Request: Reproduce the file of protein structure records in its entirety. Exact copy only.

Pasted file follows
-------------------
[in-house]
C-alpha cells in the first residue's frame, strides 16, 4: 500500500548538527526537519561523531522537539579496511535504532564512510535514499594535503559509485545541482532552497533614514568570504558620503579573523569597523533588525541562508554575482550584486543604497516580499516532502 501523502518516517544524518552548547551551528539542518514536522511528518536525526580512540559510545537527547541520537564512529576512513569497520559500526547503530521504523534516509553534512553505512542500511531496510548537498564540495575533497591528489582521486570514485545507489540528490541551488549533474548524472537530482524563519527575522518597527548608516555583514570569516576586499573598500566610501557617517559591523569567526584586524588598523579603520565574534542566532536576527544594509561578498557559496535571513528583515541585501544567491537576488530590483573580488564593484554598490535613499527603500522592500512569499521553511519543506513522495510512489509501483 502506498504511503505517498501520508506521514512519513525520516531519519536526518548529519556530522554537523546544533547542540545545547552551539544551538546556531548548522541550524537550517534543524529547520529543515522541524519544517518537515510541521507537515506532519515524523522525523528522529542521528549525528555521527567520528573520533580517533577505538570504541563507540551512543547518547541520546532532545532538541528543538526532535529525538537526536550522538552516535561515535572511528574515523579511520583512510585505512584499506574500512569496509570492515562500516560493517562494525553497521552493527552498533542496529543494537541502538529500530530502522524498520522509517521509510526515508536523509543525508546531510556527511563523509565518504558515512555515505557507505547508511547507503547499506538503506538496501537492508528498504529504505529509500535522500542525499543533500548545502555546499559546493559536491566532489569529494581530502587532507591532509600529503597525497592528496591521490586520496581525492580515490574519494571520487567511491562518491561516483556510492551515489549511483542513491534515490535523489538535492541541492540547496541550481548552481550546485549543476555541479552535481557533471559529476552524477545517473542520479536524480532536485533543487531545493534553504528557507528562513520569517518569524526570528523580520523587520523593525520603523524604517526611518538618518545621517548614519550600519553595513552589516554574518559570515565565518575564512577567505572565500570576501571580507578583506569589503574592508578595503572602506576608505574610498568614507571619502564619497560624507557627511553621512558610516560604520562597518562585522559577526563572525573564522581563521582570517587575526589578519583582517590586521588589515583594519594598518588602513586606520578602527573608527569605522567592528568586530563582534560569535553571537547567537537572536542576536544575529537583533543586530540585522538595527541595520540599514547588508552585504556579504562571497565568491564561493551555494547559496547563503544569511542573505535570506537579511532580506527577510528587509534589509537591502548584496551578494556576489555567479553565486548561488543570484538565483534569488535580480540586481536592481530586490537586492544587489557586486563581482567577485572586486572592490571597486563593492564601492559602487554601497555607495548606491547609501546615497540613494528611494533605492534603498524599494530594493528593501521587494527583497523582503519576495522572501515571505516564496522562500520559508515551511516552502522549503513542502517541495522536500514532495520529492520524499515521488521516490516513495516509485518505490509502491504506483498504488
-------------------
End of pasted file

[in-house]
C-alpha cells in the first residue's frame, strides 16, 4: 500500500548538527526537519561523531522537539579496511535504532564512510535514499594535503559509485545541482532552497533614514568570504558620503579573523569597523533588525541562508554575482550584486543604497516580499516532502 501523502518516517544524518552548547551551528539542518514536522511528518536525526580512540559510545537527547541520537564512529576512513569497520559500526547503530521504523534516509553534512553505512542500511531496510548537498564540495575533497591528489582521486570514485545507489540528490541551488549533474548524472537530482524563519527575522518597527548608516555583514570569516576586499573598500566610501557617517559591523569567526584586524588598523579603520565574534542566532536576527544594509561578498557559496535571513528583515541585501544567491537576488530590483573580488564593484554598490535613499527603500522592500512569499521553511519543506513522495510512489509501483 502506498504511503505517498501520508506521514512519513525520516531519519536526518548529519556530522554537523546544533547542540545545547552551539544551538546556531548548522541550524537550517534543524529547520529543515522541524519544517518537515510541521507537515506532519515524523522525523528522529542521528549525528555521527567520528573520533580517533577505538570504541563507540551512543547518547541520546532532545532538541528543538526532535529525538537526536550522538552516535561515535572511528574515523579511520583512510585505512584499506574500512569496509570492515562500516560493517562494525553497521552493527552498533542496529543494537541502538529500530530502522524498520522509517521509510526515508536523509543525508546531510556527511563523509565518504558515512555515505557507505547508511547507503547499506538503506538496501537492508528498504529504505529509500535522500542525499543533500548545502555546499559546493559536491566532489569529494581530502587532507591532509600529503597525497592528496591521490586520496581525492580515490574519494571520487567511491562518491561516483556510492551515489549511483542513491534515490535523489538535492541541492540547496541550481548552481550546485549543476555541479552535481557533471559529476552524477545517473542520479536524480532536485533543487531545493534553504528557507528562513520569517518569524526570528523580520523587520523593525520603523524604517526611518538618518545621517548614519550600519553595513552589516554574518559570515565565518575564512577567505572565500570576501571580507578583506569589503574592508578595503572602506576608505574610498568614507571619502564619497560624507557627511553621512558610516560604520562597518562585522559577526563572525573564522581563521582570517587575526589578519583582517590586521588589515583594519594598518588602513586606520578602527573608527569605522567592528568586530563582534560569535553571537547567537537572536542576536544575529537583533543586530540585522538595527541595520540599514547588508552585504556579504562571497565568491564561493551555494547559496547563503544569511542573505535570506537579511532580506527577510528587509534589509537591502548584496551578494556576489555567479553565486548561488543570484538565483534569488535580480540586481536592481530586490537586492544587489557586486563581482567577485572586486572592490571597486563593492564601492559602487554601497555607495548606491547609501546615497540613494528611494533605492534603498524599494530594493528593501521587494527583497523582503519576495522572501515571505516564496522562500520559508515551511516552502522549503513542502517541495522536500514532495520529492520524499515521488521516490516513495516509485518505490509502491504506483498504488